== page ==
# hammertoe

## Dollar Cost Average (DCA) Investing in Cryptocurrencies

Cryptocurrencies are an exciting and volatile market to invest in. There are some phenomenal returns to be had, and also some phenomenal losses.

But one approach that has shown over time to be a much lower risk to investing is Dollar Cost Averaging. With DCA you pick a specific fixed amount of cash to invest each day/week/month and invest regularly. No matter the price. The idea is that if the price is high, then you end up buying less of the asset, but when low you buy more. By buying a smaller amount regularly, you spread the risk, and it can become something that you can 'forget about'.

I set about actually calculating how well DCA can work, with just investing a small amount regularly.

Let's take an example. I (used to) buy a coffee every morning on my way to the office, pre-covid. Let's say that coffee cost me \$2. Some would say that is a low price, but I'm going to pretend I do this 7 days a week, not 5. The point is not the exact figure, but more that it is what I would consider “a small amount”. Everyone is different, and I'm aware that spending \$2 a day on a coffee is a luxuary to many people. Adjust accordingly. I could live without that coffee each morning and make my own, or just have one less coffee per day etc. Maybe you are a smoker and you give up smoking. Or a drinker and you have one less beer.

What would happen if I invested \$2 in buying XRP, ETH or BTC every day for the past 4 years?

This is a chart of the cumulative value of that investment. It is plotted on a logarithmic y-axis so as easier to see the lines when they peak. But the main point here is that in that 4 years, I would have invested a total of \$2,922 and yet, if invested in XRP, would be worth just over \$23K.

That is the price of my campervan. That I bought 2 years ago. I could have drunk one less coffee and in 4 years had enough to buy my campervan.

The interesting thing to note, is apart from a few days right near the start, the investment was always worth more than what you put in.

But why 4 years? Well, the Bitcoin halvening time is 4 years, and so much of the cryptocurrency market moves in cycles of around that duration. The idea was to capture both a bull and a bear market.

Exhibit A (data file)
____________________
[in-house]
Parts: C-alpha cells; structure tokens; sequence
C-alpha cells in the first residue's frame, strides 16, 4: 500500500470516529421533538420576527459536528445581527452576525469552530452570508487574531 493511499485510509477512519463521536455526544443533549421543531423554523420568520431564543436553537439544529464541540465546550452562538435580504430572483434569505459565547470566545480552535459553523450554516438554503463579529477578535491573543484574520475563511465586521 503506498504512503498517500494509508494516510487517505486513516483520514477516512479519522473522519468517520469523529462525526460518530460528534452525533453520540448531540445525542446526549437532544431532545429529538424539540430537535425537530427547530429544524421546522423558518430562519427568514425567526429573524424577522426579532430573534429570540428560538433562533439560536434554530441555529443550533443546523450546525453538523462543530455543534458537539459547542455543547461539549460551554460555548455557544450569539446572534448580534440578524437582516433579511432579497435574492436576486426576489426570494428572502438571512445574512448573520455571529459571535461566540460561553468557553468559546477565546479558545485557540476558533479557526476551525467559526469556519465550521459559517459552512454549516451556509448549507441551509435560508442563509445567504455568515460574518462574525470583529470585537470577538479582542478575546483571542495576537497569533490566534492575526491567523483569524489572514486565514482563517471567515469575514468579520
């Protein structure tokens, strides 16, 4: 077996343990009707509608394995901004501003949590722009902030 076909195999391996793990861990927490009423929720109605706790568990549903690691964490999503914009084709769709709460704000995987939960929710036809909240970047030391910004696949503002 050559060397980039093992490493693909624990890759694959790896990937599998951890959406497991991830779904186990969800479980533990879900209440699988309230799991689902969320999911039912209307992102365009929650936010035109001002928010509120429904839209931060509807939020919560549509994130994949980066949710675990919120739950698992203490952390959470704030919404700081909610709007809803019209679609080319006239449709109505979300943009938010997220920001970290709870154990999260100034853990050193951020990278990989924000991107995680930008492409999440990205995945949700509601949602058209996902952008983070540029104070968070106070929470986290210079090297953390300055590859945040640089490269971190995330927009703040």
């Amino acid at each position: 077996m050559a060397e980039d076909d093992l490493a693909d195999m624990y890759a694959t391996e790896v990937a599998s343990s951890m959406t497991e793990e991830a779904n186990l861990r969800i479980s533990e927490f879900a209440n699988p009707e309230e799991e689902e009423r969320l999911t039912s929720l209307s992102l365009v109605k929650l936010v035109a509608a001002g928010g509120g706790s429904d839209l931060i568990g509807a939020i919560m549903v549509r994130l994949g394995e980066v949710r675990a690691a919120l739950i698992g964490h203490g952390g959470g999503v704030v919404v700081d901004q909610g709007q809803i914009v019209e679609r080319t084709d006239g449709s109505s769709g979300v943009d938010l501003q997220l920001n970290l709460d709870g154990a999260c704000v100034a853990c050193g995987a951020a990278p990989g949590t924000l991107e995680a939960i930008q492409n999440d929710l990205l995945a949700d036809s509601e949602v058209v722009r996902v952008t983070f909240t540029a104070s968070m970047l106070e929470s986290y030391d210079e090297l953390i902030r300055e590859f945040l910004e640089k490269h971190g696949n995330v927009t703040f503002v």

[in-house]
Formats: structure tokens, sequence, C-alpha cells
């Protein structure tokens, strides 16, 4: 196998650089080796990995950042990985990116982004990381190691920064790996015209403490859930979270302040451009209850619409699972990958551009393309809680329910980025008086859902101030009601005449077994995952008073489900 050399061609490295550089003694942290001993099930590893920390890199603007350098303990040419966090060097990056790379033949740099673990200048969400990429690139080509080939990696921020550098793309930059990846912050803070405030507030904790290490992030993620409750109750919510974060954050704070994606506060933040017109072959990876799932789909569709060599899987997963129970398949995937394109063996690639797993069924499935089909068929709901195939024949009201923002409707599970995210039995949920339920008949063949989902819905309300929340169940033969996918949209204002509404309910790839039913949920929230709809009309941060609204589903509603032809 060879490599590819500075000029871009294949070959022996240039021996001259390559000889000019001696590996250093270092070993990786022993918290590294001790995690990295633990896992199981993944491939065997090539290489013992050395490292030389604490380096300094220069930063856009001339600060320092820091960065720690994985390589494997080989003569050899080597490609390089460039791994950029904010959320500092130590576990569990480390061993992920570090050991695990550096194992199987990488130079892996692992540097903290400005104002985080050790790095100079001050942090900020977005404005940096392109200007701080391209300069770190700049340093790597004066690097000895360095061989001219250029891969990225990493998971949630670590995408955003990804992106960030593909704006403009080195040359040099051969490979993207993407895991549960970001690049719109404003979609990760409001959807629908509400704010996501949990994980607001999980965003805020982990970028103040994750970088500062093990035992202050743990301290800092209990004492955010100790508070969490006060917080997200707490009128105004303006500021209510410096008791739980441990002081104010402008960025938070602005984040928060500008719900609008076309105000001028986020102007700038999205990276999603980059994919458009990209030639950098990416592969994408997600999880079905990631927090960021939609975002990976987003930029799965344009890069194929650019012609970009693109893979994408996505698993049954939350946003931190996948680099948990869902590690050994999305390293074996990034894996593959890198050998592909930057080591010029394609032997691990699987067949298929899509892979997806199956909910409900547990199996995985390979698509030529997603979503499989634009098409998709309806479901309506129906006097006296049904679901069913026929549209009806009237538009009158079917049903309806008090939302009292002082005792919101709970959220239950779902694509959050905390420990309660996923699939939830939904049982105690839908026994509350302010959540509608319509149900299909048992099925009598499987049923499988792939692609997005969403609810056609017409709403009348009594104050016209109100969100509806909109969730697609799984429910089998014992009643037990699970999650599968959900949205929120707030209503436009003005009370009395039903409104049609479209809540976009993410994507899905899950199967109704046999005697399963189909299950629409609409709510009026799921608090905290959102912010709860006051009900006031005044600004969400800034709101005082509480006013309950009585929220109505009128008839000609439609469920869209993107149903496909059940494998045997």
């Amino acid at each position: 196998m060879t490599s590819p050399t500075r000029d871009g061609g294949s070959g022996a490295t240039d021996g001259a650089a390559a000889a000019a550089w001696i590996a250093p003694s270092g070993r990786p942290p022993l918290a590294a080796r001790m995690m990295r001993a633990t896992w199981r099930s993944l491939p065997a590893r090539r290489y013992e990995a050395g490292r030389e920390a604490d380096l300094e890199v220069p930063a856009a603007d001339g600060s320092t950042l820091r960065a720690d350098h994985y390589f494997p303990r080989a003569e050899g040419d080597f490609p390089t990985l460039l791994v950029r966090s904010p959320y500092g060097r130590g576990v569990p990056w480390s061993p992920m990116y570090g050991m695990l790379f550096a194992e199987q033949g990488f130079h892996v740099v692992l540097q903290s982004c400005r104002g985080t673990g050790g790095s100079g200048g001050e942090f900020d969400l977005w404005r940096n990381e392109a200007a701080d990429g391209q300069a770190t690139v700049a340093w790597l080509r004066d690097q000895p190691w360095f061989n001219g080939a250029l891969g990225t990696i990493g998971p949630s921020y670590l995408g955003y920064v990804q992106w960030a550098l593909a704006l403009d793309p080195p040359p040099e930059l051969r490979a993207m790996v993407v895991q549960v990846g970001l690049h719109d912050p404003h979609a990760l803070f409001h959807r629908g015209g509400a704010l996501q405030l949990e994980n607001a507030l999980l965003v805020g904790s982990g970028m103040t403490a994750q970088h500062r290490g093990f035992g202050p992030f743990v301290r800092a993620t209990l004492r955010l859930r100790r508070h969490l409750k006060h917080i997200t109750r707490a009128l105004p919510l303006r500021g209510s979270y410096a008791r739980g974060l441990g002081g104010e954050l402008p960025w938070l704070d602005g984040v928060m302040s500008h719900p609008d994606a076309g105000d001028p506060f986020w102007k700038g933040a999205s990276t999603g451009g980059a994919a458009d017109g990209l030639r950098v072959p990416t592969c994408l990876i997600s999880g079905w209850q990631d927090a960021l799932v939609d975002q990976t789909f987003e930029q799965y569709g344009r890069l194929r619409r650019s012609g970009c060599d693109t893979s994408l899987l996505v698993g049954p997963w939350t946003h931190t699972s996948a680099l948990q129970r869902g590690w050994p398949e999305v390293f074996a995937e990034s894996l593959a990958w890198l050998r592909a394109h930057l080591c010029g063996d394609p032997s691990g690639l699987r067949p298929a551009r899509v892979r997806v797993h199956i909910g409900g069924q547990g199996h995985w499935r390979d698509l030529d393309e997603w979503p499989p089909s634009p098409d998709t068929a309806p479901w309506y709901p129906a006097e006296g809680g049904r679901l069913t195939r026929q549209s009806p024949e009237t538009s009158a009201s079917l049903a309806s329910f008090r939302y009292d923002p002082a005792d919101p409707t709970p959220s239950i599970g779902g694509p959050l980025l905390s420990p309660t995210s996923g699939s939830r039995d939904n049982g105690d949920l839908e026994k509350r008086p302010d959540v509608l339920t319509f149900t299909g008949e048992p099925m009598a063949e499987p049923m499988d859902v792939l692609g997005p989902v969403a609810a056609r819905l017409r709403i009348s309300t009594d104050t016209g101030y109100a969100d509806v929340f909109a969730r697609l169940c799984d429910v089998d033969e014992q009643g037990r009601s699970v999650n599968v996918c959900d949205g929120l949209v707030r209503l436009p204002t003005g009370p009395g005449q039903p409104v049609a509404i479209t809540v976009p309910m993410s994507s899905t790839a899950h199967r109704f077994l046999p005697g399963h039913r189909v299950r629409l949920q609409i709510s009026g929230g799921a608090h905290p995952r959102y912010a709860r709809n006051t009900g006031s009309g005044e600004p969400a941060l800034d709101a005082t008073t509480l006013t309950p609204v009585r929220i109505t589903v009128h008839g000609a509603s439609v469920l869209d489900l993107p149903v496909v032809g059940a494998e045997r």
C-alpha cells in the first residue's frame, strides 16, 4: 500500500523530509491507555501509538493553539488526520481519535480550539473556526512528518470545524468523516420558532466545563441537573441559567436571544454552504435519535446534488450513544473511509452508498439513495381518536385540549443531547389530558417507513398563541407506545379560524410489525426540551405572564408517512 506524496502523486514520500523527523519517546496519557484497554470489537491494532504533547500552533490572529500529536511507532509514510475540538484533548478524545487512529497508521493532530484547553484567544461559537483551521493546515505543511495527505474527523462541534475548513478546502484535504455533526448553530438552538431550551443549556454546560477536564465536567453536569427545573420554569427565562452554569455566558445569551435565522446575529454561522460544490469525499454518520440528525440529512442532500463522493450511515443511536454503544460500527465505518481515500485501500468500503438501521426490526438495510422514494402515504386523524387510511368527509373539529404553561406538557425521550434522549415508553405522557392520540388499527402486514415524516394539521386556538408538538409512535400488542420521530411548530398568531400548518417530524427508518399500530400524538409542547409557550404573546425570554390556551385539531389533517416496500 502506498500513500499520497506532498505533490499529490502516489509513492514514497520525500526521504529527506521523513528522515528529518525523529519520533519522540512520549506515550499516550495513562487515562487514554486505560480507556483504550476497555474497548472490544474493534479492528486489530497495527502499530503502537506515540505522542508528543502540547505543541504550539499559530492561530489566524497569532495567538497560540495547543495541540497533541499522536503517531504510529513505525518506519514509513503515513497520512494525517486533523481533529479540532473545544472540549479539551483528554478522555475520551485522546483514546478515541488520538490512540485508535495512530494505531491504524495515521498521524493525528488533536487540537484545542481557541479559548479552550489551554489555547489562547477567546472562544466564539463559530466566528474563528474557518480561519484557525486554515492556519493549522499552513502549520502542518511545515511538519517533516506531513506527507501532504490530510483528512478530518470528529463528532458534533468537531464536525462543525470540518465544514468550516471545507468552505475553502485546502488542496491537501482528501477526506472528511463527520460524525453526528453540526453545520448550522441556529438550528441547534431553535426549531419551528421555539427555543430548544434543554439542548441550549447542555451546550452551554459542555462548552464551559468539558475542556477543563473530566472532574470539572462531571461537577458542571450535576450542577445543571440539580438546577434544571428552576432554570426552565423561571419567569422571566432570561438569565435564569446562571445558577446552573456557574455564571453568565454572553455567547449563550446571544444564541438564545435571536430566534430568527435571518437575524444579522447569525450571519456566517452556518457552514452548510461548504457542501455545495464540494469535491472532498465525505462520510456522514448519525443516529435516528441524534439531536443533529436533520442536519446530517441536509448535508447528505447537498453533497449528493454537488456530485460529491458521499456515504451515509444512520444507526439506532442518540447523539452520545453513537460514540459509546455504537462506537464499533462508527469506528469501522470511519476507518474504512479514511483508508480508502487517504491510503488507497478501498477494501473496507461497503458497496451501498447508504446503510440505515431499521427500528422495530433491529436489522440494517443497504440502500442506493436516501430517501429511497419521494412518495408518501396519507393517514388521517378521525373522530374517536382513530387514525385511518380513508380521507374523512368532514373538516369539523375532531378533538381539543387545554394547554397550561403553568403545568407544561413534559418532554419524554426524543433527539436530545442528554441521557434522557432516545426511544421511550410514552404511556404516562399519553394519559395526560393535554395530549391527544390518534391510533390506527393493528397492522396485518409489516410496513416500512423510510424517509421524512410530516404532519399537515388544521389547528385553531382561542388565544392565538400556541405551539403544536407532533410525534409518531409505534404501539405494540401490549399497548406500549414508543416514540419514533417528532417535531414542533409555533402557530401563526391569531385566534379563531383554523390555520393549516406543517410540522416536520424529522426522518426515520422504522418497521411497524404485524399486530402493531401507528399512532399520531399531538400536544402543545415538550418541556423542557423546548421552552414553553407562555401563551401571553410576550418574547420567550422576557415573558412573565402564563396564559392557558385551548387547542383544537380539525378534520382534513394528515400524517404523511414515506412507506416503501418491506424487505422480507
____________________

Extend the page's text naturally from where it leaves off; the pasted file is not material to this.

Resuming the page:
But what I you started at the all time high in Jan 2018? Well, let's see:

Clearly, the result is not as good as before, but it is still positive at the end! OK, so XRP only just made it in the last week. But, still, this is only half a market cycle. Whilst your investment would have been underwater for much of that time, in the end you would have still done well.

But, investing daily might seem a chore. Unless you can automate it, no-one is going to do that. But what about weekly or monthly?

So investing roughly the same actual amount \$14 a week, or \$60 a month over the same time period and you'd have still done pretty well. Not quite as well as daily, and I think that is because that captures some of the flash drops, and also doesn't capture the rise XRP has had in the past few days.

But still good!

How about a combination to spread the risk? How about if you invest \$7 a week in each of XRP, BTC an ETH. So an equivalent of \$1 a day in each of the top 3 cryptocurrencies:

I switched this chart to a linear scale, as viewing stacked areas on a log scale made it hard to see the contribution each currency made. But again, you can see our total investment is always well above the amount we have put in. By the end (not including this week's surge in price) our investment is over 5x what we put in.

How else can you DCA? Well... I think of the micropayments I receive from Coil and Cinnamon as my own small DCA. Every day I receive a small amount of XRP that is just slowly accumulating in a wallet. Maybe it will be buying me a new campervan in 4 years time? ;)

As always, no-one can predict the future, prices may go up as well as down. Only invest what you can afford to lose. But hopefully this shows one particular way you can slowly invest over a period of time and spread the risk.

Take care!

-Matt